Kiehl and Trenberth (1997) and Trenberth et al. (2009) reviewed Earth’s global energy budget. Their focus was on the global-mean energy budget without regard to the geographical distribution of radiation in or out of the Earth system. Fasullo and Trenberth (2008) considered the annual cycle of zonally averaged meridional transport of energy in conjunction with the energetics of the atmosphere. Loeb et al. (2009) also discussed the annual cycle of the global net radiation. Trenberth and Stepaniak (2004) examined the flow of energy in the atmosphere and ocean and discussed maps of various parameters for the annual mean and for the annual cycles as described by averages over December–February and over June–August. These parameters include top-of-atmosphere ASR, OLR, and net radiation based on Earth radiation budget data. Earlier studies of the seasonal cycle of Earth-emitted radiation (Bess et al. 1992) and ASR (Smith et al. 1990) used wide-field-of-view data from the Earth Radiation Budget instrument aboard the Nimbus-6 and Nimbus-7 spacecraft (Smith et al. 1977; Jacobowitz et al. 1984). The resolution, even after being enhanced (Smith and Green 1981; Smith and Rutan 1990), was 15° in latitude and, at the equator, 15° in longitude. As a consequence, the intertropical convergence zone (ITCZ) and its movements could hardly be detected. Also, none of these papers considered the annual cycle of net radiation flux, which will be treated in this paper.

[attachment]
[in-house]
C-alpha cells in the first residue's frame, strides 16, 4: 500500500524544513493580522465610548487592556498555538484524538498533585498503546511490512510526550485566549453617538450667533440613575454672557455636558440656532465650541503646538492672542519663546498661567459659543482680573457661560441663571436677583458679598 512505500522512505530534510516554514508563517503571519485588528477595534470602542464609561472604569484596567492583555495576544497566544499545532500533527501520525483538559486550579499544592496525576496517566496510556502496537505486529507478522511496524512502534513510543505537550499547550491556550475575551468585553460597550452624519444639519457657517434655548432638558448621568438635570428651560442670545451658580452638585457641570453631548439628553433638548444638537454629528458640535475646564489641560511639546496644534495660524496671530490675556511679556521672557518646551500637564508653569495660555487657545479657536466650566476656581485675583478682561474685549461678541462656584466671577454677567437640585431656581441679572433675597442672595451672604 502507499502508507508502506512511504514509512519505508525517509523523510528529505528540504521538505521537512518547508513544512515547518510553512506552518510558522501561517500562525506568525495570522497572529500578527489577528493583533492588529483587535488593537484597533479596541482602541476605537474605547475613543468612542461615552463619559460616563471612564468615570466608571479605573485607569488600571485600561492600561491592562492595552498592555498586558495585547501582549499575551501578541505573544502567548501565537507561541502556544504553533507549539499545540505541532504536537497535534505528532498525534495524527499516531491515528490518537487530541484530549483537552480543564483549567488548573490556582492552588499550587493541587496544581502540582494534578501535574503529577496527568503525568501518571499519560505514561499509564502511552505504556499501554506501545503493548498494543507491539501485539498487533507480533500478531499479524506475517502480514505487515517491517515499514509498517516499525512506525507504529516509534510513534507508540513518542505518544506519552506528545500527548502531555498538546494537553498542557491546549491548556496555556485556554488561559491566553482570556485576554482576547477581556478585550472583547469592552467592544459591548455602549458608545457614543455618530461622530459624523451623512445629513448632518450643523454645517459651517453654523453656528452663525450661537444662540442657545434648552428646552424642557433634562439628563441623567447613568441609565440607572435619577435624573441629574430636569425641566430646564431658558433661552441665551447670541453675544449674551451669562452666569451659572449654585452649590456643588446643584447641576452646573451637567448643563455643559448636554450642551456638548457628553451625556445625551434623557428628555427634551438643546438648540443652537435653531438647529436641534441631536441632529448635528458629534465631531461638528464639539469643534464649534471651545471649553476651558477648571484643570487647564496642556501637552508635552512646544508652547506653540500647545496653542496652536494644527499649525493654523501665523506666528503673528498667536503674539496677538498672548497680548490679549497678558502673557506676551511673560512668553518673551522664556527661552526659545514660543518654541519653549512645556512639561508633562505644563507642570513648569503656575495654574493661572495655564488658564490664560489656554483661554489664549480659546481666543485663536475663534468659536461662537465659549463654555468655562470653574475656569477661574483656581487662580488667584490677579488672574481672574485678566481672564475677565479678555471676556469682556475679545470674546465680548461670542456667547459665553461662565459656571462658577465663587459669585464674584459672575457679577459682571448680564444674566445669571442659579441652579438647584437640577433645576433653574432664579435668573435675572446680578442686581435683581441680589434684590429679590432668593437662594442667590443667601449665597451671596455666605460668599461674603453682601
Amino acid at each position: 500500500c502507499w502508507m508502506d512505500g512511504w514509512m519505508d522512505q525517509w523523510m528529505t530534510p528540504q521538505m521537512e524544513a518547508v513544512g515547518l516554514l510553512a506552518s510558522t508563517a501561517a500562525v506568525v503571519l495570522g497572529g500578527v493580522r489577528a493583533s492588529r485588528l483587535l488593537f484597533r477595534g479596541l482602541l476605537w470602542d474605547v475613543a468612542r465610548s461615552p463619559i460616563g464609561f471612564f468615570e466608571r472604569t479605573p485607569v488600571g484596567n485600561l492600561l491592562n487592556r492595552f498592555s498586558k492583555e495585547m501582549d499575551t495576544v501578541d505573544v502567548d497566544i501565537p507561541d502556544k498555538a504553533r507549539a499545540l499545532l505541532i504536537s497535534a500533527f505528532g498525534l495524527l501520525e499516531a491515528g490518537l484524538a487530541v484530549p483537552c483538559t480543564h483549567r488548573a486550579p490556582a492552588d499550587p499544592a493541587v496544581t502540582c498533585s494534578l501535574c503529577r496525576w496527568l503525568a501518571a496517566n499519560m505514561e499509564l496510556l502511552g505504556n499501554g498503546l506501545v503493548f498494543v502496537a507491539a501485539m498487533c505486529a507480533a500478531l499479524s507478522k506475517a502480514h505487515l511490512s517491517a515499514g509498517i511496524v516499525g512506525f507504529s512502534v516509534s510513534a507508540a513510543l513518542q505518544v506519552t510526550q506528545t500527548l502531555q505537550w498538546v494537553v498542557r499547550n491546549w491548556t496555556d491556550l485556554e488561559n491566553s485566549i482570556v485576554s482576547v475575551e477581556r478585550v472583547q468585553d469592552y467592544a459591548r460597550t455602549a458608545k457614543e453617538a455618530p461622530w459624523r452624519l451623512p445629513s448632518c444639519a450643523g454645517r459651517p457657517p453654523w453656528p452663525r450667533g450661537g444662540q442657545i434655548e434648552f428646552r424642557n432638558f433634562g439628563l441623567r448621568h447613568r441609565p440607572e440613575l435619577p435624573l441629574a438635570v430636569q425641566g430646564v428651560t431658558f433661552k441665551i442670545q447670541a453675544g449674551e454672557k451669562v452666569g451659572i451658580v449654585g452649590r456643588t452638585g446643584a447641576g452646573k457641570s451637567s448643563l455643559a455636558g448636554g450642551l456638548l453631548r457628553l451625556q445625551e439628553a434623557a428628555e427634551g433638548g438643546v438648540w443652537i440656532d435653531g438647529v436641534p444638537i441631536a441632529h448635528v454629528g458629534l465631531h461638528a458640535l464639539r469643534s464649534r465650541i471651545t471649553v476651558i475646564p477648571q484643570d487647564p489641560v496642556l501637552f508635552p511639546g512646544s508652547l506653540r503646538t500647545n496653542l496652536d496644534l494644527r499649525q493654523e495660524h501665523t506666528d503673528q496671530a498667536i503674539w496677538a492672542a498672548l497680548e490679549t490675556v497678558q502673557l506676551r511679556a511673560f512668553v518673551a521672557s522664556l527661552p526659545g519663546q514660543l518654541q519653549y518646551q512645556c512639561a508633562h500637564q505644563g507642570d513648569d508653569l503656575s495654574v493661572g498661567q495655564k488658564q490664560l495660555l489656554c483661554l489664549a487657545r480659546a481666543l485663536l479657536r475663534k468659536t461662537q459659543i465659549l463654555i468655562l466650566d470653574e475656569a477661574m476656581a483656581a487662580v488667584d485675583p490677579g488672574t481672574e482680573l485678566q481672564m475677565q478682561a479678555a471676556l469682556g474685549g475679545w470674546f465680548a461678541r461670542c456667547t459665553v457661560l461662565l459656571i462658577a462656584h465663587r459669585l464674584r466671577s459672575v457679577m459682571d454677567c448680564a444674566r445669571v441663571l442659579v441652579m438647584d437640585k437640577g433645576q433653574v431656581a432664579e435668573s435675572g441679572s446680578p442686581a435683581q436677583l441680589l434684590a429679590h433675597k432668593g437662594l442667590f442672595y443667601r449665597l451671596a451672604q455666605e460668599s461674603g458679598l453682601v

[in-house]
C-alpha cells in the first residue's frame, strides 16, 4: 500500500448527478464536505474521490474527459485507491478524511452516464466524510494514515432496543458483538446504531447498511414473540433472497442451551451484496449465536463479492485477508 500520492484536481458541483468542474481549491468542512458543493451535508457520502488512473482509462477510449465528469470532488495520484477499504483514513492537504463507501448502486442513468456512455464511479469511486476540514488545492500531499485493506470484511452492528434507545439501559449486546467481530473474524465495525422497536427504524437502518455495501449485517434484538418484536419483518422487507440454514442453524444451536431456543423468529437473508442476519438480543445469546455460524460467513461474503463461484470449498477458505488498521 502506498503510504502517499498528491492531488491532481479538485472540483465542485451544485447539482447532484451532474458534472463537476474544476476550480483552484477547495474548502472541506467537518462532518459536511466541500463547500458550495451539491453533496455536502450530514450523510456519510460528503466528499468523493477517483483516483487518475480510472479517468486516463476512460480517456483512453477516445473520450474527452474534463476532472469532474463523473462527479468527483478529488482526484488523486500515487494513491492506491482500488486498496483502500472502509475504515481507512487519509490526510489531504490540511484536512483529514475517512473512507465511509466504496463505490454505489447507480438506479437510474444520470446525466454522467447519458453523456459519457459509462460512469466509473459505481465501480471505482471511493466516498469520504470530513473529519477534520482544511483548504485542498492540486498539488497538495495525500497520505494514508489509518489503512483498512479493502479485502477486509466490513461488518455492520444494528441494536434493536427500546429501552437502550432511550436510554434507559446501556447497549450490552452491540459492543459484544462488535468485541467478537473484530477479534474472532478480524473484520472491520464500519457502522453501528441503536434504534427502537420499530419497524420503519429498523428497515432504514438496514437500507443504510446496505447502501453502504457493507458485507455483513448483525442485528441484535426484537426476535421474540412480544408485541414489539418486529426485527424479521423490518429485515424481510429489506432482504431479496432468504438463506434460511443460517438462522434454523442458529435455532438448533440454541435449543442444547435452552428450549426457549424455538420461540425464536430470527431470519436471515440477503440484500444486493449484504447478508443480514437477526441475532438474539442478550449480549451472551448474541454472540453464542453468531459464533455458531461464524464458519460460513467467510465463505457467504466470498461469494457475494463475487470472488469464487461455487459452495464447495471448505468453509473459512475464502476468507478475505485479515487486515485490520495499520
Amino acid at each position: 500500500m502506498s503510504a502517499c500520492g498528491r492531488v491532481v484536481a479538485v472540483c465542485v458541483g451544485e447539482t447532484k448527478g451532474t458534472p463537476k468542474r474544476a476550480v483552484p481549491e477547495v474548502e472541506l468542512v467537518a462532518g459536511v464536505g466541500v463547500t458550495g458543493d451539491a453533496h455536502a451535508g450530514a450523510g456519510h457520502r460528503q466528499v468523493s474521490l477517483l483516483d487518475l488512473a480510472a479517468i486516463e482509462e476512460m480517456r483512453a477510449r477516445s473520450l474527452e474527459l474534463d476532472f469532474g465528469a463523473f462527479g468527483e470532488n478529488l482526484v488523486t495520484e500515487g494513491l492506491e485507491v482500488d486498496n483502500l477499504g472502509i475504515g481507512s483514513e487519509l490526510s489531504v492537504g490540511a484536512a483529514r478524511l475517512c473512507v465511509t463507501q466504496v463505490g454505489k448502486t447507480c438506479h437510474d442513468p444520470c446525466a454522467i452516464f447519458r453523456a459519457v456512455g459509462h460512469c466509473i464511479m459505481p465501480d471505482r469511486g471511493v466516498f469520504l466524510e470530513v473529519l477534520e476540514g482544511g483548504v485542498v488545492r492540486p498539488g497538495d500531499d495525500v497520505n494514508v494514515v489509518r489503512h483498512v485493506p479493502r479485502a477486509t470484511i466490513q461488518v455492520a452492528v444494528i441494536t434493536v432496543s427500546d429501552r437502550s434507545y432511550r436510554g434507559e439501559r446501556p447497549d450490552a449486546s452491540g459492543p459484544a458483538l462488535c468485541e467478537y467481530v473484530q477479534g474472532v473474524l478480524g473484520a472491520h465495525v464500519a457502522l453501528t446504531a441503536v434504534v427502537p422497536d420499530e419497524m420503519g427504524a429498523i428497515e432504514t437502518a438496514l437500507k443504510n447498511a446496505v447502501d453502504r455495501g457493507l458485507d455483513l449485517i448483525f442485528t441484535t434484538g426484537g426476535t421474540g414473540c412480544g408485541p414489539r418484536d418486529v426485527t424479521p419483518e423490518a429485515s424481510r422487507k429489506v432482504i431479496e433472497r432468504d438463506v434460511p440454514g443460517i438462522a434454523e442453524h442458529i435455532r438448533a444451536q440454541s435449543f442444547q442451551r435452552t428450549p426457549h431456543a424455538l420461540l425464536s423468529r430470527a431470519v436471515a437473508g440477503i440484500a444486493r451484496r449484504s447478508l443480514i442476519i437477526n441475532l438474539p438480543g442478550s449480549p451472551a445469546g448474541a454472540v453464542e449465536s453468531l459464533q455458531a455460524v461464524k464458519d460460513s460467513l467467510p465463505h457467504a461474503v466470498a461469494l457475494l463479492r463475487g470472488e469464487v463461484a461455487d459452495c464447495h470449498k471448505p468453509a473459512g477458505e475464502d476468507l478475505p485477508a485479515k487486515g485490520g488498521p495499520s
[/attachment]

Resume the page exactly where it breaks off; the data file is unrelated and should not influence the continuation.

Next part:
The primary objective of this paper is to express quantitatively the annual cycle in the time and space domains. The CERES program has provided an excellent database for studying the seasonal cycles of the radiation budget. This dataset, spanning 10 years, has a resolution of 1° latitude × 1° longitude so that it can describe fine features. Monthly mean maps of reflected solar flux and Earth-emitted flux on a 1° grid are used for the study. The first step is to examine the annual-mean flux maps, after which the seasonal cycles of fluxes about these mean maps are treated. Because the Earth–atmosphere system is a dynamic system, the seasonal cycle of energy into and out of the system should be characterized in the time domain as well as geographically. It is highly desirable to extract from the 12 monthly maps the seasonal cycles over the globe. The seasonal cycles of ASR, OLR, and net radiation fluxes are described in this paper by use of principal components (PCs) for the time variations. Principal component analysis uses the data to define the time variations and their phases globally, rather than imposing a specific form such as sine waves, as in Fourier analysis. The PCs give an understanding of the time variations that cannot be gleaned from looking at monthly mean and seasonal-mean maps. The corresponding geographic variations are the empirical orthogonal functions, which provide the magnitude and sign of the variation for each region. The principal components provide the most concise quantitative description of the data and may be used as a set of basis functions for quantitative comparisons of observed fluxes with those computed by models. The immense heat capacity of the ocean causes it to have a slow response to the seasonal cycle of heating relative to land, and the atmosphere is closely coupled with the surface, and therefore Earth’s surface is partitioned into land and ocean for the analysis. The relations between the input ASR and the output OLR are also investigated. Detailed explanations of the temporal and spatial variations of radiation fluxes that are found in this paper must come from future investigations.